March is Deep Vein Thrombosis (DVT) Awareness Month. According to the Centers for Disease Control & Prevention (CDC), 300,000-600,000 people are affected by DVT or pulmonary embolism (PE) in the United States every year. Fatal pulmonary emboli cause more deaths than breast cancer and AIDS combined.
Deep Vein Thrombosis (DVT) is a blockage that forms in a deep vein of the body. Deep vein clots typically start in the lower leg or thigh, but may also occur in other parts of the body. They differ from superficial vein clots by their propensity to break off and travel with the blood to the lungs, which may sometimes cause a fatal event. Why is that? New blood clots are like jelly – they thicken and clump, they can break apart and travel through your bloodstream. These loose clots may travel to arteries in your lungs and block blood flow, preventing normal circulation. That is life-threatening.
How does DVT cause a pulmonary embolism?
Pulmonary embolism is very serious, life-threatening, and damage-causing. It is when the loose clot (called an “embolus”) travels, mostly to the lungs. Symptoms include shortness of breath, pain with deep breathing, coughing up blood, and pleurisy (which feels like pneumonia). Sometimes you can have no symptoms and simply pass out, or die due to lack of blood circulation. Some people may remember David Bloom, the CNN reporter covering the war in Iraq. He died suddenly after a few days of sore calf in 2003 after DVT became a pulmonary embolism.
Who is at risk for DVT?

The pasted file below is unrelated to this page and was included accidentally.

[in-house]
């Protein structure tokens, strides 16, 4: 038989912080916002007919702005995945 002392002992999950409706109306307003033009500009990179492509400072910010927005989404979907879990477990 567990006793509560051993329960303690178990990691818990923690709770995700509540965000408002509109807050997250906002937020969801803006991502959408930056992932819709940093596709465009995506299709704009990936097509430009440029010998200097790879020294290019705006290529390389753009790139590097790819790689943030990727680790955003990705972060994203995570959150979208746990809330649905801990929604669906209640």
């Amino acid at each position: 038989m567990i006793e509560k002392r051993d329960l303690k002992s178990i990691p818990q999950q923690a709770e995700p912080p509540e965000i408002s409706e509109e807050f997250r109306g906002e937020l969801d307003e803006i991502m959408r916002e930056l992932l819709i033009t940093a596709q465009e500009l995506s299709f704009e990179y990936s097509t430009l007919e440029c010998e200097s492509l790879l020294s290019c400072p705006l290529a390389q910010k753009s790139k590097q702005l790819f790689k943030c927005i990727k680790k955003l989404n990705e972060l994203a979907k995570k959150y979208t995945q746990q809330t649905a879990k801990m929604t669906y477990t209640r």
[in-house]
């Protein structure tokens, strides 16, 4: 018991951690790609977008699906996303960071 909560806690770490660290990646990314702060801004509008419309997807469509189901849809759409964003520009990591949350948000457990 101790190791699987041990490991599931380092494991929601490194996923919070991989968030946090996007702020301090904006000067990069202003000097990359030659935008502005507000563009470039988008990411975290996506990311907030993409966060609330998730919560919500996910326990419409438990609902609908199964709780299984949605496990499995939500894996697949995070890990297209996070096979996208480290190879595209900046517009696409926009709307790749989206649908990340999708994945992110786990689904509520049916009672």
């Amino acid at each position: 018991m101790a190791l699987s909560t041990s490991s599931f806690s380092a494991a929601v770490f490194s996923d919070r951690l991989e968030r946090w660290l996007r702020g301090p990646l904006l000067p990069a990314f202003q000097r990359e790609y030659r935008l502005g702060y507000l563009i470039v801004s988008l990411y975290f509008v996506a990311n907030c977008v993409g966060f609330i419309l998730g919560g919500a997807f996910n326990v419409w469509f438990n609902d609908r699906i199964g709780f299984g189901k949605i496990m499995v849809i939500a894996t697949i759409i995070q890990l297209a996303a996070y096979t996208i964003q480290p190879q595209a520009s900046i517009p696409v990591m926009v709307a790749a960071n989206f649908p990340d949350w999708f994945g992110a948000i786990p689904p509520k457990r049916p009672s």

- Adults who are 45 years old and over are at increased risk. The incidence of DVT or PE is 1 in 10,000 for people in their 20s. It is 5 in 1,000 for people in their 60s or 70s.
- Surgery patients. This is due to tissue injury and lack of mobility after surgery, which may cause clotting. Surgery patients frequently take blood thinners to prevent clots.
- People who travel a lot. If you are on a plane for more than 4 hours and do not move, you are putting yourself at risk.
- People with a family history of “Factor V Leiden,” a mutation in the gene that creates Factor V, a protein in the blood that is required for normal clotting. There are other types of clotting propensities that run in families.
- People who have already had DVT or PE are also at increased risk.
- Women who are taking oral contraceptives, or who are pregnant.
What is the treatment for DVT?
Blood thinners. Warfarin (or Coumadin) and heparin have been available for many years. Within the last 20 years, we have witnessed the arrival of more than ten different types of anticoagulants than can be tailored to the individual patient’s needs. There are even special blood thinners for the 1 percent of patients who become allergic to heparin (which can in turn cause blood clots).
Learn more about the Thrombosis and Hemostasis Program at The University of Vermont Medical Center.